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People and their dogs attend the Guinness World Record Breaking Screening in support of PAW Patrol: The Mighty Movie at the Autry Museum of the American West on Sept. 24 in Los Angeles.VALERIE MACON/AFP/Getty Images

As cartoon leader Ryder might say – and as your children have probably come to repeat, ad nauseam – the Paw Patrol is on a roll.

This past weekend, Paw Patrol: The Mighty Movie, the sequel to the 2021 animated hit, topped the North American box office with a haul of US$23-million. But the Canadian film, which beat such heavyweight Hollywood contenders as Saw X and The Creator for the top spot, also hit rare milestones for a homegrown production.

Not only does the movie’s weekend haul make it the largest North American opening for a Canadian film in more than a decade, but the sequel also earned an impressive $1.9-million in Canada alone, making up 8.6 per cent of the total North American box office.

“We chose a traditional theatrical approach for the first film, which led to results that were double the normal Canadian percentage on a film like this. Alongside our partners Paramount and Spin Master, we were confident that audiences would be eager for the second film in the franchise,” Noah Segal, co-president of the film’s Canadian distributor Elevation Pictures, said in a statement. “Our theatrical partners believed in the power of the Paw as well, opening it on over 400 screens, which was a record-breaking screen count for a Canadian film.”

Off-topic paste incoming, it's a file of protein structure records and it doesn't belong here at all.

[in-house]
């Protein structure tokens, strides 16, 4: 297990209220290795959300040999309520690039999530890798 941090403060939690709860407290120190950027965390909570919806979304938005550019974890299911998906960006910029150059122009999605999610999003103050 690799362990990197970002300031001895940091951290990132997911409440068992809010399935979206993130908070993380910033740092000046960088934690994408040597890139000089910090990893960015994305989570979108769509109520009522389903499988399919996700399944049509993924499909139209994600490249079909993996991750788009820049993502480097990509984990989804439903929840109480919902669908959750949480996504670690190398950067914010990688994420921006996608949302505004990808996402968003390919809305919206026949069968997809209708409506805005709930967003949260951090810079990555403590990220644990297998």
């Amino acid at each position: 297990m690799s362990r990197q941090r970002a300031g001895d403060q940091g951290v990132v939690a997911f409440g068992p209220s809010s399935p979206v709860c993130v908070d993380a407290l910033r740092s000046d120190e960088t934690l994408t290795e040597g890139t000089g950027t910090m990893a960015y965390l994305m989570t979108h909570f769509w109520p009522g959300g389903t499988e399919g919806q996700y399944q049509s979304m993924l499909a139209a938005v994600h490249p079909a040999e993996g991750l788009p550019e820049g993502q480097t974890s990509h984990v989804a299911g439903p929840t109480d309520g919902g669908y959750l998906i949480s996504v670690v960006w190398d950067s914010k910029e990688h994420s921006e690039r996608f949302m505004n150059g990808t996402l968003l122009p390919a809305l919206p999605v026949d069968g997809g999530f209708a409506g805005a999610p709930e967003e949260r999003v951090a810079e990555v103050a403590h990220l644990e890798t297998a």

The Mighty Movie is directed by Canadian Cal Brunker, written by Canadians Brunker and Bob Barlen, producer by Canadian entertainment giant Spin Master, animated largely by Montreal’s Mikros studio, and voiced by Canadian performers including veteran comic actor Ron Pardo. Days before the film was released, it was announced that a third movie is in the works from the same creative team, set for release in 2026.

The last time that a Canadian film topped the North American box office with such force was 2010′s Resident Evil: Afterlife, which earned US$26.6-million (unadjusted for inflation) during its opening weekend. That film, a Canadian-German co-production that was shot in Toronto and grossed almost US$300-million worldwide, currently holds the record for the most financially successful Canadian-produced movie ever.

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